She will be anxiously watched by the IP community in the upcoming months. More specifically, big changes may be coming if she plans to change the USPTO’s highly controversial use of discretionary denials at the Patent Trial and Appeal Board, as well as how she plans to handle a new director rehearing process based on the Arthrex decision, which concerned the authority of administrative patent judges.

Photo Credit: www. uspto .gov/ about-us/executive-biographies/kathi-vidal

 

USPTO Launches New Pro Bono Program

Takeaway: USPTO launches the Patent Trial and Appeal Board Pro Bono Program, which will start accepting applications from eligible inventors on June 1, 2022.

Under the upcoming pro bono program, the PTAB Bar Association will be able to connect volunteer patent practitioners to eligible inventors seeking legal assistance with ex parte appeals before the Board, free of charge.

Drew Hirshfeld, acting Deputy Under Secretary of Commerce for Intellectual Property and acting Deputy Director of the USPTO, said,?“This program is another example of the USPTO’s commitment to level the playing field for all inventors and provide equitable access to all aspects of our world-class innovation ecosystem.”

To be found eligible for this new program, you must demonstrate that you: (1) are domiciled in the United States; (2) have a gross household income less than three times the federal poverty lines; (3) established micro entity status in the application subject to appeal; (4) applied within one month from the date of the office action in which claims have been twice or finally rejected; and (5) viewed the required training about the PTAB Pro Bono Program and the ex parte appeal process.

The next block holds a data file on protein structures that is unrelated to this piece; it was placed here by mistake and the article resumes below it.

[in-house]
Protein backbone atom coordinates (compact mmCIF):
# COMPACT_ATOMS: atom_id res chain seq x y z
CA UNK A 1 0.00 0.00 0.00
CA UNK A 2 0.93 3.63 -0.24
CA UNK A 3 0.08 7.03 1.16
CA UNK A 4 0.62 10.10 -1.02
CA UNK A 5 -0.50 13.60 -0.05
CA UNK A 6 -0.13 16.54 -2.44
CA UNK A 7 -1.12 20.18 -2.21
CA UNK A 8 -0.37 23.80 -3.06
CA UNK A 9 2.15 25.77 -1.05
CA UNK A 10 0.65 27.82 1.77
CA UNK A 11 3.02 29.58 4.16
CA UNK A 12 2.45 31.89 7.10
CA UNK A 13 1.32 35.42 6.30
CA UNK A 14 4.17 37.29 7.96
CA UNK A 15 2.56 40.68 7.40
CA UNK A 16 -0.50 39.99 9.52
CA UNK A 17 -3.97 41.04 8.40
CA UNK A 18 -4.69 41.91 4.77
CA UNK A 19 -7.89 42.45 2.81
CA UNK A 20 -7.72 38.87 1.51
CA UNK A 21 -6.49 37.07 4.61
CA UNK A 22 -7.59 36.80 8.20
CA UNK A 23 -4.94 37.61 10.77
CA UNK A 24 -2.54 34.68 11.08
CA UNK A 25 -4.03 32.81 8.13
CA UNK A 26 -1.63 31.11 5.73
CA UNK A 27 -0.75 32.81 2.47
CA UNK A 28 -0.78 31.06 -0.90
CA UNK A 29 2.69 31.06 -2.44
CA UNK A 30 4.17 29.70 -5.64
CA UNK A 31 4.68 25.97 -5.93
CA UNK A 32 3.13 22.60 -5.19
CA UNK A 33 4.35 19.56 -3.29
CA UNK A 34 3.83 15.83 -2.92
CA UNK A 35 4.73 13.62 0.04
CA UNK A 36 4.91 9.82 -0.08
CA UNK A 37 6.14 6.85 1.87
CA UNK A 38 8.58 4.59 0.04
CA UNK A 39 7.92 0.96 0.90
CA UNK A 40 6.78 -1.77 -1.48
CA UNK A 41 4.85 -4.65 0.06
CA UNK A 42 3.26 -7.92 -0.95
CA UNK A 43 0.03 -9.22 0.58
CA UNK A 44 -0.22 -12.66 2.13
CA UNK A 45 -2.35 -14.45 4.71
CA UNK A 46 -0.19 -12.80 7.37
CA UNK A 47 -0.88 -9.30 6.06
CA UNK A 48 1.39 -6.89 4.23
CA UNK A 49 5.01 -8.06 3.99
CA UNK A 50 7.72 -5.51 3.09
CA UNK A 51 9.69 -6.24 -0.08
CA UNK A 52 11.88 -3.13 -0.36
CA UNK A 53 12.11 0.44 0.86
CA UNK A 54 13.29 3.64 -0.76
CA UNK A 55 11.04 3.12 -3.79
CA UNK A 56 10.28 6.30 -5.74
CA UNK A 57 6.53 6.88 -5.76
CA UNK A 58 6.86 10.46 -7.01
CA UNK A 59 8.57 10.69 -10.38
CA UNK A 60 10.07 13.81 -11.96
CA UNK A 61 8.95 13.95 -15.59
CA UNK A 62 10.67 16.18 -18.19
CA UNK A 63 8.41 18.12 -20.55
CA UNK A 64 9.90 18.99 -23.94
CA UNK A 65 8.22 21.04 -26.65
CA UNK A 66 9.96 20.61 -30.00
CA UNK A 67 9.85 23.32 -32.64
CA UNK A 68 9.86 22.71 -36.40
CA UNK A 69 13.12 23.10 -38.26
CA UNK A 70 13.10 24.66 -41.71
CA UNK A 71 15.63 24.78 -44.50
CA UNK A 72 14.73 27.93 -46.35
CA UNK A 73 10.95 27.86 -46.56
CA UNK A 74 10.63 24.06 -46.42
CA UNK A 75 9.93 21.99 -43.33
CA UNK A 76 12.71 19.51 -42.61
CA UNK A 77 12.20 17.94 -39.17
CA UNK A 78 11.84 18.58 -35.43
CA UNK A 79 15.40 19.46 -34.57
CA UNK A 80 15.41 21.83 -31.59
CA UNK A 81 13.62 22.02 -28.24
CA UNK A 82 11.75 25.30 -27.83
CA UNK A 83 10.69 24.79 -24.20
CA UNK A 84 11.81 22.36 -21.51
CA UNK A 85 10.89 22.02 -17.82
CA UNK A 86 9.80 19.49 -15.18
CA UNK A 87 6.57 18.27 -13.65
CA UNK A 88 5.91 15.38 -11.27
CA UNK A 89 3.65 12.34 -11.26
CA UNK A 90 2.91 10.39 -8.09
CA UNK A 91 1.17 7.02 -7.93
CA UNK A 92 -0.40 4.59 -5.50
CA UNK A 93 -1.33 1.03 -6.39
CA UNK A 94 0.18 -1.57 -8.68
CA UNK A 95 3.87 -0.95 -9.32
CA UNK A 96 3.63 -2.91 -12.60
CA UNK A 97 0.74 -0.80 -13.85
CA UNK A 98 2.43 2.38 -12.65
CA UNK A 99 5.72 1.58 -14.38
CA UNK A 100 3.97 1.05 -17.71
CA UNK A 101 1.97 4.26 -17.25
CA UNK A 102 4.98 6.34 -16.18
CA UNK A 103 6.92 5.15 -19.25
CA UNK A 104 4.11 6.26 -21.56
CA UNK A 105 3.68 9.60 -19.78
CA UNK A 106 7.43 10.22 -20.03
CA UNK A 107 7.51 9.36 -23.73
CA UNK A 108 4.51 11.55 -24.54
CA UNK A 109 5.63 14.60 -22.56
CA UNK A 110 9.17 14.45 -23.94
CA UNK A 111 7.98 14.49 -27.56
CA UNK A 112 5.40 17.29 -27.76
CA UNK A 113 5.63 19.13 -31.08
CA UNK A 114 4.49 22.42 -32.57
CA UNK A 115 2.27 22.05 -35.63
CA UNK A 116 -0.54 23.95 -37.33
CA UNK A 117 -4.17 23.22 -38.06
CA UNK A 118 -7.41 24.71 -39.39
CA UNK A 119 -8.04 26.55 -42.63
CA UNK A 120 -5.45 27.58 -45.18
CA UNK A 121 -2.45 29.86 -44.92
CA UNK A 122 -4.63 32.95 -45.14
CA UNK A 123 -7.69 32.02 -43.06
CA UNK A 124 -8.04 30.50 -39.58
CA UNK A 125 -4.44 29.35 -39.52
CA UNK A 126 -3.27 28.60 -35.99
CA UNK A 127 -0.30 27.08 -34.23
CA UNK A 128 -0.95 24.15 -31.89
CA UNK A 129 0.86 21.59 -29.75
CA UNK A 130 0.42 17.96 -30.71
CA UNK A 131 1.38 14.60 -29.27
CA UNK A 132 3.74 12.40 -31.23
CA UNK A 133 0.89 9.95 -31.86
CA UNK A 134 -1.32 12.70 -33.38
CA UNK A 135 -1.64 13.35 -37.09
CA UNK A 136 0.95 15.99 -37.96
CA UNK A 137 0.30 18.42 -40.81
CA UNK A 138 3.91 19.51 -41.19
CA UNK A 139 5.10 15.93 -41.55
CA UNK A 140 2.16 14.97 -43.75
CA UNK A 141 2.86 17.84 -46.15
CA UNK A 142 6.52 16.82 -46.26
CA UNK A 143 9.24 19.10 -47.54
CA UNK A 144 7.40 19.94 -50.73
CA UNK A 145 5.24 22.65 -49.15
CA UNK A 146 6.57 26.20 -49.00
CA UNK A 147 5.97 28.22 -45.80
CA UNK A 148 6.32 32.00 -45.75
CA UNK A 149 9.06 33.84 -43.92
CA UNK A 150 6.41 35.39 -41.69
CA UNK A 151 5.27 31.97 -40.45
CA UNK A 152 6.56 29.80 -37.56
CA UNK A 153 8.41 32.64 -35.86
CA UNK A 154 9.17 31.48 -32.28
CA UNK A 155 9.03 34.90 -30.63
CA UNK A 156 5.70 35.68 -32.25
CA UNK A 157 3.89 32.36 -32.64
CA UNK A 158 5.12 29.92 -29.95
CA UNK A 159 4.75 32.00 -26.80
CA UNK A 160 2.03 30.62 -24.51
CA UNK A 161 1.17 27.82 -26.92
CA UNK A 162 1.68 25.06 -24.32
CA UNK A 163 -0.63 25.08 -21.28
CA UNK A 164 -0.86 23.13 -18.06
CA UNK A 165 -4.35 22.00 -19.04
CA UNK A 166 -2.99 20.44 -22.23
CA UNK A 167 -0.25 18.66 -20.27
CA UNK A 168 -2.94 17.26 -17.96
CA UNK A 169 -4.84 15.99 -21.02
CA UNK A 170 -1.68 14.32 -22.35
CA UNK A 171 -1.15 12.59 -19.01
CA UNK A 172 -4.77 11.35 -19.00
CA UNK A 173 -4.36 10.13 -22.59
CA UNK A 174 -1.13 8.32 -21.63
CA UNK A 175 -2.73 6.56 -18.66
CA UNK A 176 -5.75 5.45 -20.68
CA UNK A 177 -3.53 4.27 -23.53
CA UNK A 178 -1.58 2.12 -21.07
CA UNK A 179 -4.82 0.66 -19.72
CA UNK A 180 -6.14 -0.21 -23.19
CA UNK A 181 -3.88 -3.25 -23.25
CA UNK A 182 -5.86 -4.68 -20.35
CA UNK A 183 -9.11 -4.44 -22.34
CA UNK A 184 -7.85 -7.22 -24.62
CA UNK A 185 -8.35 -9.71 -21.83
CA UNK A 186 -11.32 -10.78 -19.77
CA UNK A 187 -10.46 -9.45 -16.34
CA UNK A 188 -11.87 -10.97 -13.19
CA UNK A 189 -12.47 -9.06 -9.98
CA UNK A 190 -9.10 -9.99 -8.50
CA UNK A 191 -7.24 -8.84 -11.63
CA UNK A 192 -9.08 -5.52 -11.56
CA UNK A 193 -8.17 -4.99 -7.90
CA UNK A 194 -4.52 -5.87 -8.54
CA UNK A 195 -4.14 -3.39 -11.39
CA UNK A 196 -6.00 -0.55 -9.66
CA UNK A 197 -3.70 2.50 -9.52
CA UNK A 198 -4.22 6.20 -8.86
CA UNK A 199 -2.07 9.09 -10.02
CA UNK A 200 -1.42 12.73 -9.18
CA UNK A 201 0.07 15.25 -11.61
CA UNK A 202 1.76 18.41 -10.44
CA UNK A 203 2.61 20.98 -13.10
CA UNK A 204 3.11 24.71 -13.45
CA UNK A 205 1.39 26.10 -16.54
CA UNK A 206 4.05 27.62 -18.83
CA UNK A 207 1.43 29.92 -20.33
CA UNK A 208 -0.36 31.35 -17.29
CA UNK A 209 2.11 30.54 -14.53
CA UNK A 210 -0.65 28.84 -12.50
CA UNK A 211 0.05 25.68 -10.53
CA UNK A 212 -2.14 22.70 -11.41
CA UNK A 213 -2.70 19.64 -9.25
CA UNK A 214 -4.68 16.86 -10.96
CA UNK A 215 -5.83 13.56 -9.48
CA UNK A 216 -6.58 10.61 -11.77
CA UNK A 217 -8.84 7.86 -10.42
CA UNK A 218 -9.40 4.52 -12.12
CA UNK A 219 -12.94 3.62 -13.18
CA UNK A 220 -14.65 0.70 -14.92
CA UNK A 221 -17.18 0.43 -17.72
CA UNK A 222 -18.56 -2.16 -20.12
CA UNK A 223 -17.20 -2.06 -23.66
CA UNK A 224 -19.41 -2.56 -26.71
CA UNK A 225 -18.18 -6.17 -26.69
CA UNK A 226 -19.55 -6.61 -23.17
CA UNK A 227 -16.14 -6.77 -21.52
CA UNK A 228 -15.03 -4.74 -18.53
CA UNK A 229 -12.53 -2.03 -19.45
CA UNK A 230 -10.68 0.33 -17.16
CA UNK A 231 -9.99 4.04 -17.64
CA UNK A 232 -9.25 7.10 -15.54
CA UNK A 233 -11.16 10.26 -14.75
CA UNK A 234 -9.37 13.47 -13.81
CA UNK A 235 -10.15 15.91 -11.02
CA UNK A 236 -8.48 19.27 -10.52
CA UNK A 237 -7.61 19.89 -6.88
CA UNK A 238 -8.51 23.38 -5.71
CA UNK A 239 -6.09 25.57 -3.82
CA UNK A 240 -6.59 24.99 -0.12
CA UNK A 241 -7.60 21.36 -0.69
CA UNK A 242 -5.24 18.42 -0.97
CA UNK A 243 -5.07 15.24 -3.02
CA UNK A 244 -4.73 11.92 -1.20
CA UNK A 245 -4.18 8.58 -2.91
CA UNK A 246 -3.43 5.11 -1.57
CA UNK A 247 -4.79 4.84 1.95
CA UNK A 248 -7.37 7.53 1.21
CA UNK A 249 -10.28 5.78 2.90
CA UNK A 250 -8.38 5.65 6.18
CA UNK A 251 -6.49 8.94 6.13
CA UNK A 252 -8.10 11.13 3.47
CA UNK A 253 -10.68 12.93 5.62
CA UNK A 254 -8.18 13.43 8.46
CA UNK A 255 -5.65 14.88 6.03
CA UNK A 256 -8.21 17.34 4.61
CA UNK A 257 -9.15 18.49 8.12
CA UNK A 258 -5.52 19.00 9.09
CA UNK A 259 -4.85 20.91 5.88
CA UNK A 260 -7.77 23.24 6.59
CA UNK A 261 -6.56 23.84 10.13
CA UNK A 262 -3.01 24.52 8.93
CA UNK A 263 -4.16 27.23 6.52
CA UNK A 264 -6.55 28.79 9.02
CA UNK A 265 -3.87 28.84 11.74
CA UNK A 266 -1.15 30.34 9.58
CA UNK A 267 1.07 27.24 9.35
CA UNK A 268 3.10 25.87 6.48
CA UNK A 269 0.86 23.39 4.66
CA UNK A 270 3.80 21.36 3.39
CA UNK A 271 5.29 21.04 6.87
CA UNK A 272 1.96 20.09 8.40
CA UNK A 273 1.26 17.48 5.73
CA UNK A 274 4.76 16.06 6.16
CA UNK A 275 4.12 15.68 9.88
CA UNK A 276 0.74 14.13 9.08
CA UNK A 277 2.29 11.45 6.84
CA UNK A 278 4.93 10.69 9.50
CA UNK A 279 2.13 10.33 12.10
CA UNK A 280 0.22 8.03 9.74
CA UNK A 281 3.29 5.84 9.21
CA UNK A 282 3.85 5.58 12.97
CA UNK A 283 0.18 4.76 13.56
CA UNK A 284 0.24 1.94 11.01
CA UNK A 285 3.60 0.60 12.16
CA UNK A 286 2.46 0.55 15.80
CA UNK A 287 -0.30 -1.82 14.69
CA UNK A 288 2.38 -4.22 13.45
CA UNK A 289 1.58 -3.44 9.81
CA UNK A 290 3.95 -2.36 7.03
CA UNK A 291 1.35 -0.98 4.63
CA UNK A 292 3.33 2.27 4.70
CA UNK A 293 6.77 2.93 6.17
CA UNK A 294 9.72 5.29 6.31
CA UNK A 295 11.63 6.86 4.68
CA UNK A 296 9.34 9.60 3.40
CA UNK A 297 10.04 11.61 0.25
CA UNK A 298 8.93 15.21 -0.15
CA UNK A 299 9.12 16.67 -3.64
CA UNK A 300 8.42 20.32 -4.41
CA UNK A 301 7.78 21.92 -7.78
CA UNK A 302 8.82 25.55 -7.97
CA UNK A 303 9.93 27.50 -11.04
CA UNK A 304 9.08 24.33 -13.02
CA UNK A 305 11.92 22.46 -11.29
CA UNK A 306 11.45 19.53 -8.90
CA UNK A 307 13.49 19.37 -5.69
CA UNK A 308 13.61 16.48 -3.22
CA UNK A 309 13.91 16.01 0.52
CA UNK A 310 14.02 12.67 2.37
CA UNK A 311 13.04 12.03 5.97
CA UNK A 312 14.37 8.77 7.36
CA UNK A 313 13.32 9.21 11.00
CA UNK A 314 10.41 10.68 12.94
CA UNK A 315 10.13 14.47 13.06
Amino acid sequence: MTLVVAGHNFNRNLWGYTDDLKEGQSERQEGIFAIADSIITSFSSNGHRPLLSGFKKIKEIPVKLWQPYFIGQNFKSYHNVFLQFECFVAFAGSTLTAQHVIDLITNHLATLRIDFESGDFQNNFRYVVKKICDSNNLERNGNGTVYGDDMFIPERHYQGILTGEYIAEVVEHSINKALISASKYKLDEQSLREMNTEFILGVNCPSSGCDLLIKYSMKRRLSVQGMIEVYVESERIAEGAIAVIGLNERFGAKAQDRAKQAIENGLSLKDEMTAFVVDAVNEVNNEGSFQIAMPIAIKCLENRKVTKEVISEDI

Meghan Markle Tries to Trademark 500-year-old word

Takeaway: When trying to trademark a word or phrase that has been around for a long time and/or used by others in their business, there may potentially be legal issues.

Meghan Markle, the Duchess of Sussex, has filed an application with the USPTO to trademark “archetypes,” which she plans to use as the name of her podcast series. The possible podcast name is a nod to her firstborn son, Archie.

Markle will likely face legal challenges as the word has been around since at least the 1540s and was not coined by her. Furthermore, there are companies that use the word in their names, which may pose legal obstacles as well. Whether Markle will succeed will be determined in time.

 

Cislo & Thomas LLP Spotlight

Cislo & Thomas LLP Leads Noteworthy Settlement Case: Nike, Inc. v. La La Land Productions and Design

La La Land Production & Design Inc., a California-based shoe manufacturer represented by Cislo & Thomas LLP, was accused of producing copycat versions of Nike sneaker designs, including Air Force 1s and Dunks shoes.

Nike filed its suit against La La Land in January 2021. They amended it in August 2021 adding John Geiger Collection LLC, arguing La La Land and Geiger worked together to create fake versions of Nike’s Air Force 1s.

Geiger initially urged U.S. District Judge Mark C. Scarsi to dismiss the suit, asserting that the possibly-infringing sneakers did not have the signature Nike swoosh mark. Judge Scarsi refused to toss Nike’s suit.

La La Land has since admitted in the consent judgment that it unintentionally infringed the Air Force 1 trade dress through the production of Geiger’s products. However, Nike’s trademark infringement claims against Geiger are still ongoing.

Judge Scarsi has approved a settlement in Nike’s trademark infringement suit over counterfeit sneakers — banning La La Land from imitating Nike shoe designs and the retailer’s signature swoosh.